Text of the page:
Study Tracks Long-Term Effects of Gestational Diabetes
Doctors have recently become aware of the dangers associated with gestational diabetes, a form of the disease that occurs in pregnant women. If treated properly, it is generally accepted that women who develop gestational diabetes are less likely to experience type 2 diabetes later on in life. In some cases, the pregnancy-related disease can be treated with modifications to diet and exercise; in some circumstances, however, those with the disease must take insulin medicines, using insulin pen needles or the classic 1cc insulin syringe to overcome their body’s insulin resistance, as the medicines for type 2 diabetes, which is more similar in symptoms, are not approved for pregnancy. In all cases, those with gestational diabetes must monitor their blood glucose levels like in any form of diabetes, using Truetest test strips or Accuchek lancets, or Contour strips as they prefer.
The study that first brought the dangers and risks to light is entering a new phase. The original study, called the Hyperglycemia and Adverse Pregnancy Outcomes Study, was conducted in 15 centers in nine different countries between 2000 and 2006. The study included more than 25,000 women who were given an oral glucose-tolerance test at 24 to 32 weeks of gestation. The findings indicated that the higher a woman’s glucose levels during pregnancy, the higher the risk of obesity and problematic insulin levels of the child at birth. Additionally, women with higher blood glucose were more at risk of preeclampsia, pre-term delivery, and the need for C-section delivery. Although the treatment of gestational diabetes can be stressful—including the need for constant monitoring of glucose levels via products such as Accuchek lancets, Truetest test strips or Contour test strips, and in some cases insulin medicines administered by a 1cc insulin syringe, or an insulin pen needle, the risks of leaving the condition untreated are enormous.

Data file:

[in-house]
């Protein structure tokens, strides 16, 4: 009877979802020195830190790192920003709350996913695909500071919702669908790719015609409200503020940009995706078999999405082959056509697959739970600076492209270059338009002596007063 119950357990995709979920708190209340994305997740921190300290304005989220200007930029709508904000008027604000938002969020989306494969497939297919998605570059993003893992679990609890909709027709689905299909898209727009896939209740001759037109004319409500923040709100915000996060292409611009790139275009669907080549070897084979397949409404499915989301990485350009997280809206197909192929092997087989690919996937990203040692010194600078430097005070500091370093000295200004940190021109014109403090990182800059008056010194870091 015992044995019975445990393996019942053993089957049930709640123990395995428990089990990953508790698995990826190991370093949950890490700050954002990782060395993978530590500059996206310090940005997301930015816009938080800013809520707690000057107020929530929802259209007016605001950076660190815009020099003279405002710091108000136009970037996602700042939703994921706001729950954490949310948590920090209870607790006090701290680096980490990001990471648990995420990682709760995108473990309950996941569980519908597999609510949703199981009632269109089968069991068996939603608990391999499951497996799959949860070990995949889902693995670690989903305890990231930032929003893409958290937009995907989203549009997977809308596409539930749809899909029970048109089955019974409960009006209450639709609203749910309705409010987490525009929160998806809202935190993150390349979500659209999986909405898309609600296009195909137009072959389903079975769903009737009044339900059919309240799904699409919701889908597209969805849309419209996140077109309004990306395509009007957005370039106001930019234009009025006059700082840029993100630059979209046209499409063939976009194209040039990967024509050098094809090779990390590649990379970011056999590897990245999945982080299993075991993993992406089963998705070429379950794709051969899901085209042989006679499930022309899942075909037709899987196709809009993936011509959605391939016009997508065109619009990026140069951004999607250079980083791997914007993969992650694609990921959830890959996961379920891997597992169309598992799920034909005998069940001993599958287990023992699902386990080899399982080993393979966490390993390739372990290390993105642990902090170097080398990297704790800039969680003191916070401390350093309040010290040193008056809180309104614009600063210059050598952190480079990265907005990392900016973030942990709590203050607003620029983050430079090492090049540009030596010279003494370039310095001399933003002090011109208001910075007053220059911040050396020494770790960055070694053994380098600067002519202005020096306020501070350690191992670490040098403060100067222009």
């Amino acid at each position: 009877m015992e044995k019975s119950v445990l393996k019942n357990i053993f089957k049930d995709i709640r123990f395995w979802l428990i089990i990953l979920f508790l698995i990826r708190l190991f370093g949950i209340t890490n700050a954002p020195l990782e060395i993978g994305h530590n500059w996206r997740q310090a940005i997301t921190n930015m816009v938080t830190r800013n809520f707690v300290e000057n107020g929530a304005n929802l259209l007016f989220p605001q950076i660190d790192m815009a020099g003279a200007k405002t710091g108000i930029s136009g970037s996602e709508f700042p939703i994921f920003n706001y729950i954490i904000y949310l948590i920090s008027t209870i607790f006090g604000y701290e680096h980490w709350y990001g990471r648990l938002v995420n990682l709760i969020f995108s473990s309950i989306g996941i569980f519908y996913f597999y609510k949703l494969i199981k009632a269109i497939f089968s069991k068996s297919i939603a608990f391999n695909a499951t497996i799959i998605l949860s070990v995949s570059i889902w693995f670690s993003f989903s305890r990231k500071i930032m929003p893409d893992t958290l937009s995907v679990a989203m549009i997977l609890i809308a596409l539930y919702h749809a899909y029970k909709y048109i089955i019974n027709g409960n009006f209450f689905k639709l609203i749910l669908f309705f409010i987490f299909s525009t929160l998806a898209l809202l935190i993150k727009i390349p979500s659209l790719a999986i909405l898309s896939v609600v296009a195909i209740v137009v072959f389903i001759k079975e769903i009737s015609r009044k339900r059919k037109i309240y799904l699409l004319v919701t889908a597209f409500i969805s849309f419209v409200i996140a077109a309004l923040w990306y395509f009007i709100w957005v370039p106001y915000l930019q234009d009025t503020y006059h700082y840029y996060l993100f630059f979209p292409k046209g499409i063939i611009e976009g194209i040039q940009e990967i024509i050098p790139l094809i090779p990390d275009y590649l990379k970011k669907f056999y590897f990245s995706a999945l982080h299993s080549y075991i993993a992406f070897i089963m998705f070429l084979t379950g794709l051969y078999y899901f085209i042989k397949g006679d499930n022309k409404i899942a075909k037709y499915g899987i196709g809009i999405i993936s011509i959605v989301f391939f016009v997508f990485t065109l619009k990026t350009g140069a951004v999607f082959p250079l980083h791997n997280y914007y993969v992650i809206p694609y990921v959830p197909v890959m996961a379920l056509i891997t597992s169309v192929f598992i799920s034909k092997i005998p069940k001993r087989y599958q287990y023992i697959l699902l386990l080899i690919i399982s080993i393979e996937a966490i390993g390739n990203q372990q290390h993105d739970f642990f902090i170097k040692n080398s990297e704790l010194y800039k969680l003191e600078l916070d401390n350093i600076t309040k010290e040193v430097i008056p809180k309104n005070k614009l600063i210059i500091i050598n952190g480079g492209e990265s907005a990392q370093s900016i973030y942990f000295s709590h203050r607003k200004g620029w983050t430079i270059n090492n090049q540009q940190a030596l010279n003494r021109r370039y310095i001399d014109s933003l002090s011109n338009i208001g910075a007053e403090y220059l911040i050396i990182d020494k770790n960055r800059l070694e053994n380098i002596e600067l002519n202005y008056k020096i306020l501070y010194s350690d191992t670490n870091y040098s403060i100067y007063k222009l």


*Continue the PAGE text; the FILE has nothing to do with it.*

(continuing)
The new phase of the study aims to look at the long-range effects of high blood glucose levels not just on the mothers but also on the children. For more than a year, researchers have attempted to gather health data on the women from the study and their children, some of whom are now 12 years old. The study would be one of very few to really examine the long-term effects of the condition on mother and child—looking to the risk of diabetes and obesity development in the children, and the potential risk for women to develop type 2 diabetes as a result of their experience with gestational diabetes. While most patients with type two diabetes do not have to purchase insulin pen needles or 1cc insulin syringes, since the medication for that condition works in a different way, like all diabetics they do have to monitor their blood glucose levels using Truetest test strips, Contour test strips, and products such as Accuchek lancets. The researchers participating in the original study are still tracking down the participants, interested in understanding the long-term aftereffects just as thoroughly as the short-term effects; it is proving difficult for them, as the international aspect of the study means that many of the women who participated are no longer easy to get into contact with—particularly in parts of the world such as Bangkok and Hong Kong, where political turmoil and outbreaks of infectious disease have stalled progress. But the efforts continue, and several of the women have been contacted and included in the new part of the study.